fermin

 

Anténor Firmin (1850-1911) was a Haitian scholar whose De l’égalité des Races Humaines (Anthropologie Positive) in 1885 (Paris) was a response to European racialist and racist thought in the nineteenth century. The book was discovered in my anthropology of race and racism class, was recovered, and translated by Asselin Charles and introduced by us for the first time in English as The Equality of the Human Races (2000). In 2002 the University of Illinois Press published a paperback edition.

In his chapter “The Role of the Black Race in the History of Civilization”  he writes the following after an admiring bow acknowledging the American abolitionist, Wendell Phillips’ praise and analysis of Haiti’s defeat of the slave system and its influence on the abolition of slavery in the US. 

Appearances to the contrary, this big country is destined to strike the first blow against the theory of the inequality of the human races. Indeed, at this very moment, Blacks in the great federal republic have begun to play a prominent role in the politics of the various states of the American union. It seems quite possible that, in less than a century from now, a Black man might be called to head the government of Washington and manage the affairs of the most progressive country on earth, a country which will inevitably become, thanks to its agricultural and industrial production, the richest and most  powerful in the world. These are not utopian musings. We only have to consider  the increasing participation of Blacks in American society to cast aside our skepticism. Besides, we must remember that slavery in the United States was abolished only twenty years ago.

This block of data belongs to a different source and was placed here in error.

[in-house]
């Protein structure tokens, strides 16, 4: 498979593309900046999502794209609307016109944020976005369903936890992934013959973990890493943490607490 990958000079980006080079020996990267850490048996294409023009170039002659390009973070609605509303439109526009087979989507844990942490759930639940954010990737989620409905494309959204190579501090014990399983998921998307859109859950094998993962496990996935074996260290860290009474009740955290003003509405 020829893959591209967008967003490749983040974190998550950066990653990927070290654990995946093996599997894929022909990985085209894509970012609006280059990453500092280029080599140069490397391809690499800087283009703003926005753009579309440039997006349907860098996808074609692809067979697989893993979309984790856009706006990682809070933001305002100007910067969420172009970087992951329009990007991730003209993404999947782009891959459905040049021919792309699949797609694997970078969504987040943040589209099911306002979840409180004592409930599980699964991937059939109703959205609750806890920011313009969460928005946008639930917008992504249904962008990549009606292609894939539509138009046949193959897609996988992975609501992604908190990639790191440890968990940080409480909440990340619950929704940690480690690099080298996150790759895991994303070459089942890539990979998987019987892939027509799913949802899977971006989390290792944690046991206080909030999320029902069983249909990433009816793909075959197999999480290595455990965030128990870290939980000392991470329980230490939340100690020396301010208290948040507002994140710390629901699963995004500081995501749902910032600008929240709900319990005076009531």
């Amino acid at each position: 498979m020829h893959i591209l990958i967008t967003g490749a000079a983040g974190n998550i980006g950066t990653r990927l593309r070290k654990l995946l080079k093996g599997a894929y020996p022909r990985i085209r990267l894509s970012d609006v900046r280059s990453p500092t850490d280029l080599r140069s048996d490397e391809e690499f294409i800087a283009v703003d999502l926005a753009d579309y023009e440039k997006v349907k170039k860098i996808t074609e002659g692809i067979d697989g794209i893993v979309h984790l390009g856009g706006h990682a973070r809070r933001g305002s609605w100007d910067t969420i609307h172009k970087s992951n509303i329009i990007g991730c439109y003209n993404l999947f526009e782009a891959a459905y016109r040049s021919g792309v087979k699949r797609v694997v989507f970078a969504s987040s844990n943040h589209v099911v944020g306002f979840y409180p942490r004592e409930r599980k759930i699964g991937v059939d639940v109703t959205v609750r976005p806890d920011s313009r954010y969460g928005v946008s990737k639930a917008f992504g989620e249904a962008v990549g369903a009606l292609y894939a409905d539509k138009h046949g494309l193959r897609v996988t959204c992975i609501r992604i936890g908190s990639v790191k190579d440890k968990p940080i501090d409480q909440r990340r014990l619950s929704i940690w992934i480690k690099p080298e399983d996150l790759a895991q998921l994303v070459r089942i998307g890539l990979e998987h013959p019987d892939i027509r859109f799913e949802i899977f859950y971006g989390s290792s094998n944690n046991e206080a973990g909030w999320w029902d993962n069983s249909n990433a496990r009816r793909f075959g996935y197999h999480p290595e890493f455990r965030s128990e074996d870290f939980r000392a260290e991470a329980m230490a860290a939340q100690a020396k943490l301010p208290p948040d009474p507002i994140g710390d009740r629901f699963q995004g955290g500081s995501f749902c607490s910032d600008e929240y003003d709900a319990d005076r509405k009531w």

Firmin dedicated his book both to Haiti, and to the Black race. He wrote in the dedication his hope that the book “may inspire in all of the children of the Black race around the world the love of progress, justice, and liberty. In dedicating this book to Haiti I bear them all in mind, both the downtrodden of today and the giants of tomorrow.” It seems he had in mind a man whose reality today would have been difficult to conjure in 1885, but there is no doubt that he would recognize President Barack Hussein Obama as one of the “giants of tomorrow.”

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Carolyn Fluehr-Lobban is a professor of anthropology at Rhode Island College. She wrote the introduction to The Equality of the Human Races by Antenor Firmin, translated by Asselin Charles (University of Illinois Press, 2002).

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